Which square footage figure you should use?
Friday Nov 17th, 2023
When buying or selling a home, one of the key figures you will encounter is the property's square footage. Square footage is a measure of the space inside the property and is an important factor in determining its value. However, determining the correct square footage figure to use can sometimes be a challenge, as there are different methods of calculating it.
The Different Square Footage Figures
There are three main types of square footage figures used in real estate:
- Gross Living Area: This figure represents the total finished square footage of the property's livable areas, including all above-grade spaces. It typically includes bedrooms, bathrooms, living rooms, kitchens, and dining rooms.
- Total Square Footage: This figure represents the total square footage of the property, including both above-grade and below-grade spaces. It includes all livable areas, as well as areas such as garages, basements, and storage rooms.
- Appraisal Square Footage: This figure is determined by a professional appraiser and represents the square footage that is considered to add value to the property. It typically includes only above-grade spaces and may exclude certain areas, such as garages and unfinished basements.
Which Figure Should You Use?
When determining which square footage figure to use, it's important to consider the purpose for which it will be used. For example:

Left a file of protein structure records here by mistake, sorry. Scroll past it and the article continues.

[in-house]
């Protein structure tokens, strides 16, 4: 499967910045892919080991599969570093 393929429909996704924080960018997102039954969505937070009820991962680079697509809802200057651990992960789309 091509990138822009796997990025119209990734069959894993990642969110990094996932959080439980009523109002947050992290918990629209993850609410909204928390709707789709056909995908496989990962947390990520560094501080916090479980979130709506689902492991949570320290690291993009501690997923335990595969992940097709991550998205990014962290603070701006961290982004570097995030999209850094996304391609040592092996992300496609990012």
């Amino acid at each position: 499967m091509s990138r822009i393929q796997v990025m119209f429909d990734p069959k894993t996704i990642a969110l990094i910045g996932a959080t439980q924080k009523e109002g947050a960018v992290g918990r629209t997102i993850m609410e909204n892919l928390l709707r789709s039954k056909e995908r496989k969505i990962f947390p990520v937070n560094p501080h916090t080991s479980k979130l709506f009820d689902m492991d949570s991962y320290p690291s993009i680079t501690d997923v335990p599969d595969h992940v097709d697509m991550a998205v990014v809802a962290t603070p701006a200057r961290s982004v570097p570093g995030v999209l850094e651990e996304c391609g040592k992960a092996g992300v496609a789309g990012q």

- List Price: When listing a property for sale, the most common figure used is the Gross Living Area. This is because it represents the livable space that is most relevant to buyers and is typically used by appraisers and real estate agents to determine the property's value.
- Assessed Value: When determining the property's assessed value for tax purposes, the figure used may vary depending on local regulations. In some areas, the Total Square Footage is used, while in others, the Appraisal Square Footage is used.
- Insurance: When insuring a property, the figure used may vary depending on the insurance company's requirements. Some companies may require the Total Square Footage, while others may use the Gross Living Area.
Regardless of which square footage figure you use, it's important to ensure that it is accurate. Inaccurate square footage figures can lead to misunderstandings, legal issues, and even a loss of value for the property. To ensure accuracy, it's best to hire a professional appraiser or use a reliable online tool that takes into account all relevant factors.
Understanding the different square footage figures used in real estate and knowing which one to use can help you accurately value and sell your property.